The 2013 Texas State Bobcats loved their non-conference schedule, they loved it so much they went 4-1 against non-Sun Belt foes. What they didn't like was that pesky Sun Belt string that saw the Bobcats go 2-5 in year one in their new conference. Coach Dennis Franchione wants better. He may have the talent to get their. Sharpen your pencils, it's time for summer school.
Are you ready to go fast?
Call Fran what you like, he's always sought to be adaptable. During his tenure at A&M, he fell in love with Urban Meyer's zone read option attack after the Utes proved a handful for Fran's Aggies. Now he's taking what Oregon, Duke and Baylor are doing and adapting it Texas State. The Bobcats plan on going fast in 2014.
“We've taken our offense and we've looked at Oregon, Auburn, Baylor, Duke ... a lot of those schools that were no huddle and tried to put together a little bit of the best of all of them to make ours” Franchione said.
"I've wanted to do that since I got here. We ran 64 plays per game last year, I'd like to run closer to 75-78." More plays on offense, or rather a quicker tempo puts more pressure on a defense. Texas State doesn't need anymore pressure on its defense.
Fran's plan is certainly en vogue as far as tempo and pressure go. Still, the Oregons and Baylors of the world took a few years to make the spread offense look less like a Chinese fire drill and more like an efficient, working offense. The move can be an equalizer for schools that lack the overall talent of their opponent. It can also backfire and turn a squad into a turnover machine that forces it's defense into too many bad situations.
Is Tyler Jones the guy?
We predicted that Tyler Jones might be the best option at quarterback for the 'Cats last year as a true freshman out of Stephenville (secretly the cradle of Texas quarterbacks). Jones did not disappoint.
When he was on the field he was head and shoulders better than anything else the Bobcats put under center. Still he wasn't exactly a world beater. The Bobcats still relied on the run, a fact which no doubt helped Jones. At least Jones was able to complete passes, a trait that evaporated once his backups entered the game. Bear in mind that Jones was a stat monster for Stephenville High School. His high school offense was phenomenal, and quick. He may benefit the most from Fran's plan to increase pace.
All indications were that Jones was effective in the spring. He also sported a sweet mustache which the Bud is always in favor of.
His accuracy improved and his ability to learn the offense was key. Now comes his time to do it against the big boys of the Belt. A full spring should help. If Jones can get the ball downfield a bit more his improvement will accelerate.
If not, Franchione brought in a junior college quarterback in Randy Price, and a prep school signal caller in Connor White, plus UTEP transfer Blair Sullivan to not only fill out the depth chart but also provide some friendly competition.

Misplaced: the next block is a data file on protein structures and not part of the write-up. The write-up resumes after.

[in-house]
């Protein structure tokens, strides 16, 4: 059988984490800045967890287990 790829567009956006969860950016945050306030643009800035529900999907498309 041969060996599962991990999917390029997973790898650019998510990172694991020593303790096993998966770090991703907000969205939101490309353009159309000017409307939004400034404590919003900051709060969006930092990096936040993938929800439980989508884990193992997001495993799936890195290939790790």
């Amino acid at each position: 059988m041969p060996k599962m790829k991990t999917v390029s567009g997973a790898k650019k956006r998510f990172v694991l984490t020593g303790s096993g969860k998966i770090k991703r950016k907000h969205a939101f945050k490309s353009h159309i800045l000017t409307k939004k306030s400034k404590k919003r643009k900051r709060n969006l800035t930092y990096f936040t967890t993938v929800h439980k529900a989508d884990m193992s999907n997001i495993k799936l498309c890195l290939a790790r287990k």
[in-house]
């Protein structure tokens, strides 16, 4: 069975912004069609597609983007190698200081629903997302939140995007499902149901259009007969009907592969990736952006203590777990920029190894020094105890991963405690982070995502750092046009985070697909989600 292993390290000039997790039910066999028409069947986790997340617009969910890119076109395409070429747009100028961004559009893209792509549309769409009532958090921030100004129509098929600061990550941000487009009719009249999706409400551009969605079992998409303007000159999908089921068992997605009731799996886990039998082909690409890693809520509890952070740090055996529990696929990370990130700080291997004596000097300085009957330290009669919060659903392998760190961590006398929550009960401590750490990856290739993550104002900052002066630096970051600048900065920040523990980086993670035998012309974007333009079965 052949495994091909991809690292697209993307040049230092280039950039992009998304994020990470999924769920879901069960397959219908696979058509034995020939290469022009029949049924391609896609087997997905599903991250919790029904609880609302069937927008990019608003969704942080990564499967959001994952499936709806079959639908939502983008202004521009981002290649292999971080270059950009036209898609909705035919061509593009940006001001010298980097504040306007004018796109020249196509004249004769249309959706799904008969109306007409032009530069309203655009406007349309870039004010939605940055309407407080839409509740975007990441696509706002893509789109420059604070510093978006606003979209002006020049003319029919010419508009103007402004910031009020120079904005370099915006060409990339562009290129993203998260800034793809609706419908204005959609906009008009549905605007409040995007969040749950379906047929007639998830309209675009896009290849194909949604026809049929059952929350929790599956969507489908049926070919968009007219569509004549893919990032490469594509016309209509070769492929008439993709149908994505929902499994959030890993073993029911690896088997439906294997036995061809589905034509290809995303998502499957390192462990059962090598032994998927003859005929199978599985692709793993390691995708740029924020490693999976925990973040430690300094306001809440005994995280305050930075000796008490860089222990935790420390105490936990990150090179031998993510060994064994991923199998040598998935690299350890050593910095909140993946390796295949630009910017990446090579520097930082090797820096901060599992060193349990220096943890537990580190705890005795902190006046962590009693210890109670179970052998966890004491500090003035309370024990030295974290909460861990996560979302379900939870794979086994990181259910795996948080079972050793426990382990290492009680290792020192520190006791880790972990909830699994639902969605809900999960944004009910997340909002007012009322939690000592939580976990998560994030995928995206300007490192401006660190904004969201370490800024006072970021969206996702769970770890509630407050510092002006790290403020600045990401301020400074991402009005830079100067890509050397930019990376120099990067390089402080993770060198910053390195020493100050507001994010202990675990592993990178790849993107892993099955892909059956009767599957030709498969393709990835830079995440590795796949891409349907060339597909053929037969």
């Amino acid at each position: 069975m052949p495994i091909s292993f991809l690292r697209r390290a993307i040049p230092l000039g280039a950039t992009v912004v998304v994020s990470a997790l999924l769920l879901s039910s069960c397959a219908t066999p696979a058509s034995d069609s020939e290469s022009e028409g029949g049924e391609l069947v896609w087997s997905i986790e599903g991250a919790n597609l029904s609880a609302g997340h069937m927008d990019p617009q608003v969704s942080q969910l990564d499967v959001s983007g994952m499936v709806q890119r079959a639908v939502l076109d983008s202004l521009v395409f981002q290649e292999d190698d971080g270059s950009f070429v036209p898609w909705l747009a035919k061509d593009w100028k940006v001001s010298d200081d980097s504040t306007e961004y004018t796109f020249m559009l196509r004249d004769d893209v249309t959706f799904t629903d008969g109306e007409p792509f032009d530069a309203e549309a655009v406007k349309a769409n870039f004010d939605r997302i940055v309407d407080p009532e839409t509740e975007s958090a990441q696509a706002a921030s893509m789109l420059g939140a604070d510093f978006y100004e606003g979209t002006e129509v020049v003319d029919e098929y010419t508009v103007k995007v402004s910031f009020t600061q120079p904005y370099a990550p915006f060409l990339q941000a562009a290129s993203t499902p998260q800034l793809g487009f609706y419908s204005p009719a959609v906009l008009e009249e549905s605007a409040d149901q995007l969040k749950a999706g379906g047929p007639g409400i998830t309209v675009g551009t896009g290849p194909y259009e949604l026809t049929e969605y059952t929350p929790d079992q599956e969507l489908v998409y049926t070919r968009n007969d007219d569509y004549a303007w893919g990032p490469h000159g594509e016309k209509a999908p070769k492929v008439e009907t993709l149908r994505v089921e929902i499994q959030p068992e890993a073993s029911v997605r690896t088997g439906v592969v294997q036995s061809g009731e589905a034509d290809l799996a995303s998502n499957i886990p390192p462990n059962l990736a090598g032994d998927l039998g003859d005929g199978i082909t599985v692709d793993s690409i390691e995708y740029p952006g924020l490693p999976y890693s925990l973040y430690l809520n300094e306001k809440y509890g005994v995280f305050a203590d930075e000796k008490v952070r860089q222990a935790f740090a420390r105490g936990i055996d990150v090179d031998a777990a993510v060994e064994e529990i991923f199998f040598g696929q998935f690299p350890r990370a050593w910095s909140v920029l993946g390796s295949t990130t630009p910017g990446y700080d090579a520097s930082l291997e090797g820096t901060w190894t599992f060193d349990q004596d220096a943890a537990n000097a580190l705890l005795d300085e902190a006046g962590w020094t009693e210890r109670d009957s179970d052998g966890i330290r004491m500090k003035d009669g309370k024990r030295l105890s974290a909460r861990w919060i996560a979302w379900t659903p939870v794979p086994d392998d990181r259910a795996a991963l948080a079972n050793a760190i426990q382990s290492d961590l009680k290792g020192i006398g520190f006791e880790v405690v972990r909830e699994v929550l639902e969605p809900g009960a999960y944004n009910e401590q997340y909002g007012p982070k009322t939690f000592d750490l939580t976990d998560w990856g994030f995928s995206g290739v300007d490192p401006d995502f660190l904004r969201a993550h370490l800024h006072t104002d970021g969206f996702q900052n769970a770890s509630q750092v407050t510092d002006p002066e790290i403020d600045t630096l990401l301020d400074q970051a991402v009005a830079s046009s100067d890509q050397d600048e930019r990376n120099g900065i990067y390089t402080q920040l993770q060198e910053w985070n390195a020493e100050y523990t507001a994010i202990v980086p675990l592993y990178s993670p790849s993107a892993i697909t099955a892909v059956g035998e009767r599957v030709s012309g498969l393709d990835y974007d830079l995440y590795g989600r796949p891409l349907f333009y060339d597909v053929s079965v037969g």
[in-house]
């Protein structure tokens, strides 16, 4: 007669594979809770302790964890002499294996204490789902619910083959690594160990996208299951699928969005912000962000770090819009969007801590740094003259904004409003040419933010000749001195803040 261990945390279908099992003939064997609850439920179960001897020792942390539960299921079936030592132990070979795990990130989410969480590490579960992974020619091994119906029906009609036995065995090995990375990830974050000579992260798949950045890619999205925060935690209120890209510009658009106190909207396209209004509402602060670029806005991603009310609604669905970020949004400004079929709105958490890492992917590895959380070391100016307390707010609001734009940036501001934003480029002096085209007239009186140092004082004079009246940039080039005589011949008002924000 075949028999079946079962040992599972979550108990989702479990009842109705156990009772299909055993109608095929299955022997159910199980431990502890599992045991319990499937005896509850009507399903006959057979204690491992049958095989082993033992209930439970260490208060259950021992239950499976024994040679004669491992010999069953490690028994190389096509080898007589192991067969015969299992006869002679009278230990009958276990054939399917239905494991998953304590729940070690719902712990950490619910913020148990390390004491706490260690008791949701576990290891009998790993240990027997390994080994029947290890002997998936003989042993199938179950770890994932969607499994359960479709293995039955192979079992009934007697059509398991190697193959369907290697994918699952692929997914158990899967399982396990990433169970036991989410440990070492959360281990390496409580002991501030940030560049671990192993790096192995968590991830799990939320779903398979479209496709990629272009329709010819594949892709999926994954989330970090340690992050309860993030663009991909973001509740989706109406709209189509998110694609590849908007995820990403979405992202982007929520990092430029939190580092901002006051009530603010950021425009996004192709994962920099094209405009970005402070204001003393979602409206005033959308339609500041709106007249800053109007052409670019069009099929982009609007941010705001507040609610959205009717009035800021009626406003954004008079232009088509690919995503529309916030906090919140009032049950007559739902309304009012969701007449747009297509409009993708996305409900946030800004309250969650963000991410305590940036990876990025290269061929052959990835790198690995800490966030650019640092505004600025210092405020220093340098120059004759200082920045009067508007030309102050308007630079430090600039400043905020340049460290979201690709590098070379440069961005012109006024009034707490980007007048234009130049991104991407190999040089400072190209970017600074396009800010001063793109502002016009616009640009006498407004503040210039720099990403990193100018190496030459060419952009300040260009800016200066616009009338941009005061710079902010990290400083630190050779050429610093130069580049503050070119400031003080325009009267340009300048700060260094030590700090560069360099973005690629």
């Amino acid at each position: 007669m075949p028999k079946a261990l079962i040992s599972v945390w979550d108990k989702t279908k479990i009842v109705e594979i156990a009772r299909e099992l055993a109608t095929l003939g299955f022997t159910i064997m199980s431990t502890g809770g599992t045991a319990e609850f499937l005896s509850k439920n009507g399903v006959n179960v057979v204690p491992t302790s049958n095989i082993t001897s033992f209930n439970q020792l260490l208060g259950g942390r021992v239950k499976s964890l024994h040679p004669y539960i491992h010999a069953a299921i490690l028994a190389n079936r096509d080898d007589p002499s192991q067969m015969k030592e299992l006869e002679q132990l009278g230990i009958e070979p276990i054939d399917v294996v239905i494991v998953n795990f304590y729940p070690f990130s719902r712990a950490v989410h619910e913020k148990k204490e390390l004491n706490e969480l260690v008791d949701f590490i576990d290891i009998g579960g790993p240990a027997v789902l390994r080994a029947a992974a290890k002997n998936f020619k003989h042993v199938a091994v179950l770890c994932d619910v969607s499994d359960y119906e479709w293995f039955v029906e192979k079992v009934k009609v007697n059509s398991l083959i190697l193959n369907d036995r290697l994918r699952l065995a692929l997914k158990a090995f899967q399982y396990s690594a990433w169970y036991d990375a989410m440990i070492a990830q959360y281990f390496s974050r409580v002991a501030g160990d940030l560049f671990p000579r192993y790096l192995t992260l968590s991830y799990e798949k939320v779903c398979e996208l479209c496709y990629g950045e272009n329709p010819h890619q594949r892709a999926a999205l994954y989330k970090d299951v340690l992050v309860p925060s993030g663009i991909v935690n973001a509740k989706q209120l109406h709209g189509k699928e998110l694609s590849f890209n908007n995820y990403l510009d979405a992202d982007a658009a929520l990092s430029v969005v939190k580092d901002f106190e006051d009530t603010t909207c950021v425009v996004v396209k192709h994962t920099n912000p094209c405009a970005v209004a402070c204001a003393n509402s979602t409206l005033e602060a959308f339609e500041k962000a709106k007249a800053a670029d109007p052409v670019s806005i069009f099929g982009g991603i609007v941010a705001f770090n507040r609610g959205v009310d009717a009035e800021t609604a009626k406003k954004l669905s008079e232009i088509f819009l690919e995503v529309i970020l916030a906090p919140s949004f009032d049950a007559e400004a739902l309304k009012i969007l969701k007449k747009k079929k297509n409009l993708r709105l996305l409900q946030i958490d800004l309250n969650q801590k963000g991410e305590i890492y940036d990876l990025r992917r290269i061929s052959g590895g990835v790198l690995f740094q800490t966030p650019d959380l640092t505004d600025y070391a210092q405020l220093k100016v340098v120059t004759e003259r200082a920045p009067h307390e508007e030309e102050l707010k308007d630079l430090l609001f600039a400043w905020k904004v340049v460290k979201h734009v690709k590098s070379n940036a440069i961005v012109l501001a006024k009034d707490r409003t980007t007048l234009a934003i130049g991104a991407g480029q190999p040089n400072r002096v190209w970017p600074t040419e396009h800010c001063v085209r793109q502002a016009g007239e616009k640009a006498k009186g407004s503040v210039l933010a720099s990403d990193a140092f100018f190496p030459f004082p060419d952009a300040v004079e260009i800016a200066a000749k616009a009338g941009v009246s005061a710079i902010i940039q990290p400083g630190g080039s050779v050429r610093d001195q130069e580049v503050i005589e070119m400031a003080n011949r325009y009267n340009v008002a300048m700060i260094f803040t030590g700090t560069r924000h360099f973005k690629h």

How does Texas State replace its defensive front?
Blake McColloch, Jamie Clavell-Head, Kamu Taulelei, D.J. Yendrey and Jordan Norfleet. Remember those names? Great, cause their gone now. Thanks for the memories guys.
The lone returning starter, Michael Odiari is undersized but effective from his defensive end position. He'll need help or this could get ugly, like 2012 Texas State defense ugly. With that in mind Franchione held open auditions for D-linemen this spring. He also brought in a slew of JC guys in the hopes of instant impact.
Roosevelt Pearson, Toni Pulu, Brian Guendling, Mershad Dillon, or Steven Eddings were all signed this spring to bolster the defensive front and all have experience from the JC ranks. Right off the bat they look the part, Texas State will be bigger and longer up front. Reviews from the spring were mixed however. Even with the increased size, the defensive line got pushed around a good bit.
Going the Junior College route can be a good quick fix for a program but you'd better be developing high school players as well or you'll constantly be behind the eight ball when it comes to player turnover. Plus, some JC guys bring a little baggage to the table. There's no indication that's the case here, but it's out there.
New defensive coordinator John Thompson knows what he's doing and he's been doing it for a while now. He'll need to mold a cohesive unit out of a lot of different parts for the Bobcats to be a threat on the defensive side of the ball.
Who's that guy?
Michael Orakpo Sr. LB, 6-2 226 Houston Westbury
Unlike the defensive line, linebacker will be a strength for TSU. Good thing because defensive line will be a total rebuild. Orakpo may be the most athletically gifted linebacker in the Sun Belt. He's a physical presence that is unmatched. He's been able to keep his head on straight in San Marcos which helps as well. He and David Mayo combine to form a dynamic duo anchoring the Bobcats defense.
Orakpo had 10 tackles for loss and 71 tackles overall. His tackles for loss were far and away the most on the squad and Orakpo also led the 'Cats in sacks. He'll draw a lot of attention next season, especially with the rebuild Texas State faces up front.